When we're talking about secularists, we're talking about people who don't go to church, and then people who are in your church. The buffered self, you have a church full of buffered selves. People who see a gym membership and church membership as personal enhancements. Is this gonna enhance my life?

Community is an enhancement. This yoga class is an enhancement. This is enhancing my flourishing, and if it begins to impinge on my flourishing, it's gonna call for sacrifice, if it's gonna call for something that I don't want to do, or I don't want to give, then I just cut it off. Which is why some people, this person hasn't been to church in four months.

Which also here ... There's a few steps out from here, but let me just go there. There are people who are serving in your church who show up every week early, who teach children's, they hold babies for you. They put out chairs, who see that as a personal enhancement in their life. It's making them feel really good. It's giving them meaning, giving them significance.

But the moment you don't notice it, you don't glorify them, it's not longer enhancing them, it's just calling for sacrifice, they'll stop doing it, or it'll burn them out real quickly.

So pastors and church leaders must recognize that their neighbors have internalized this way of thinking and often view religious commitments as intruding on their self sufficiency, which is why many people don't get up and think about church, is because it doesn't add to their personal flourishing.

So you must see that our churches are potentially filled with people also, with their current church commitments and investments in the community as enhancements to their flourishing. When these enhancements begin to impede on our flourishing by asking for sacrifice and demanding discomfort, the temptation will be to put out faith as an intolerable intruder to their buffered self.

This may not be a conscious or explicitly stated condition, but it is the way of the hearts that have been formed in the West today, whether we are religious or not. Look, if you're preaching to your people who are filling your pews or longing for people who are not in your pews to listen to your sermons, you have to recognize your preaching has to intersect with the buffered self.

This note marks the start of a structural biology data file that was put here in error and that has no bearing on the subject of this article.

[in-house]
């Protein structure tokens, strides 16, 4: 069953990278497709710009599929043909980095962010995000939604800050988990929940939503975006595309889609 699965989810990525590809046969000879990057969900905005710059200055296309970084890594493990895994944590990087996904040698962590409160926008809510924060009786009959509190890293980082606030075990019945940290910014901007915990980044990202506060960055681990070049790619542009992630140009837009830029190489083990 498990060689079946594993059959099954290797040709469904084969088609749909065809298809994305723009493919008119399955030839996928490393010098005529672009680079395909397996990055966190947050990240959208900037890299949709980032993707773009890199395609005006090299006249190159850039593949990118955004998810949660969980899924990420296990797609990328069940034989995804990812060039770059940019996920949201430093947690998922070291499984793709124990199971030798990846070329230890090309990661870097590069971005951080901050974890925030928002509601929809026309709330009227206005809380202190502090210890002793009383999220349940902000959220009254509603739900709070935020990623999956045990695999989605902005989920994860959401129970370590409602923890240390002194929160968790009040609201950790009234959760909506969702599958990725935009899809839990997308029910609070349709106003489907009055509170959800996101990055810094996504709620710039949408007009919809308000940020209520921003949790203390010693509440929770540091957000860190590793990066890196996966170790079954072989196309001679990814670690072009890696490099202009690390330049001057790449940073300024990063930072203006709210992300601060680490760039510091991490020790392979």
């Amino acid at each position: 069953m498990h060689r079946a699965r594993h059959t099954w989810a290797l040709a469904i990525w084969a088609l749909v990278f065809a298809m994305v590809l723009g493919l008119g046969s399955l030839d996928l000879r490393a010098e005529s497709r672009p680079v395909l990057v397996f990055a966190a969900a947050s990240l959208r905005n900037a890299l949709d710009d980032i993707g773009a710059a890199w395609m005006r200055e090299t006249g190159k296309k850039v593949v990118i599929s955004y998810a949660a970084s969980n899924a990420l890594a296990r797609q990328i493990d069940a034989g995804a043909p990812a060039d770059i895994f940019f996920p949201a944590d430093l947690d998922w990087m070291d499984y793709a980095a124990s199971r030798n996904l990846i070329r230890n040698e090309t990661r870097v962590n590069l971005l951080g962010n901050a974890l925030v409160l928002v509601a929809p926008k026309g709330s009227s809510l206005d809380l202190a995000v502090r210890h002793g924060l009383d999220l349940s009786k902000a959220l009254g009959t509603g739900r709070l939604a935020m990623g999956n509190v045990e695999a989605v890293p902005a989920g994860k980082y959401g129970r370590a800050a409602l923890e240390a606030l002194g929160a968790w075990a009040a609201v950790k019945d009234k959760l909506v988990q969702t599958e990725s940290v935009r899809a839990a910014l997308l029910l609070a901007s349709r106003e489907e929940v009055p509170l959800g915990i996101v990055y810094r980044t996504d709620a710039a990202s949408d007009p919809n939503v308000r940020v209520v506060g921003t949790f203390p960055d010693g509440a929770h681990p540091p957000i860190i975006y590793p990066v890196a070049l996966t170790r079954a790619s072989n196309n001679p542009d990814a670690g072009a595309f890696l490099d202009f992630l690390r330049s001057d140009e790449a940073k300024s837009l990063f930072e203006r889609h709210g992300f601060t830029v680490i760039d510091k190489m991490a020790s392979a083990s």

You have to expose how a vision of bliss or pleasures of fullness in Christ really is a more satisfying view of reality than the buffered self where personal fulfillment and personal flourishing is as far as they go. Does that make sense?

So aim at the buffered self. The second thing, and maybe you're doing this simultaneously with the buffered self. You're aiming your preaching at the malaise of modernity, at the malaise.

All right, so with that freedom that comes from the buffered self, comes also the sense that I'm missing something. I'm cut off from something. Just read any good novel, and they're playing with that sense that I'm longing for something bigger than what I'm experiencing day-to-day.

That we're living behind a screen is the way Charles Taylor puts it. I'm not able to really engage with what I really long for. It's a sense of malaise, which senses that the world, to be an empty place, where what we've gained with our buffered selves doesn't compensate with what we've lost with transcendence.

The freedom that we've gained in our buffered selves doesn't compensate for the emptiness that we've lost without transcendence. The malaise deepens even though we've given up on transcendence. So your neighbor has given up on transcendence or at least the project of transcendence. But they haven't given up on the feelings and the experiences of transcendence.

And your preaching should aim at the feelings and the longings and the experiences of transcendence. Preaching is aiming at the feelings and the experiences of transcendence. In other words, your neighbor doesn't want everything that comes with transcendence, but you're aiming at what they're missing when they give up on it because they still long for it. They still have a feeling for it.

And here's three ways that Taylor sort of shows this to be. That we struggle to find real significance, real meaning, without any higher goal or telos beyond personal flourishing. Without a telos, some transcendent plays outside of ourselves, our lives have a fragility of meaning.

So your preaching should aim at how weak their sense of meaning really is, to expose them ... Ask them the question, "Isn't that sort of a lack?" Just exposing the questions of, "That's not a whole lot of meaning to you. There's an emptiness there. There's a fragility there to your sense of meaning." It exposes the fragility.

Second, if you ever notice, I don't know maybe you don't depending on your experiences as a pastor. There will be tons of people because I'm a minister in the city, who have no desire to be in any part of church, any part of religious world, but they'll ask me a religious minister, to do their service.

They can go down to the courts and just get it done. Or they can have a secular service. There are all kinds of secular ways in which you can make sure your marriage is true with the government, and you have all your friends there.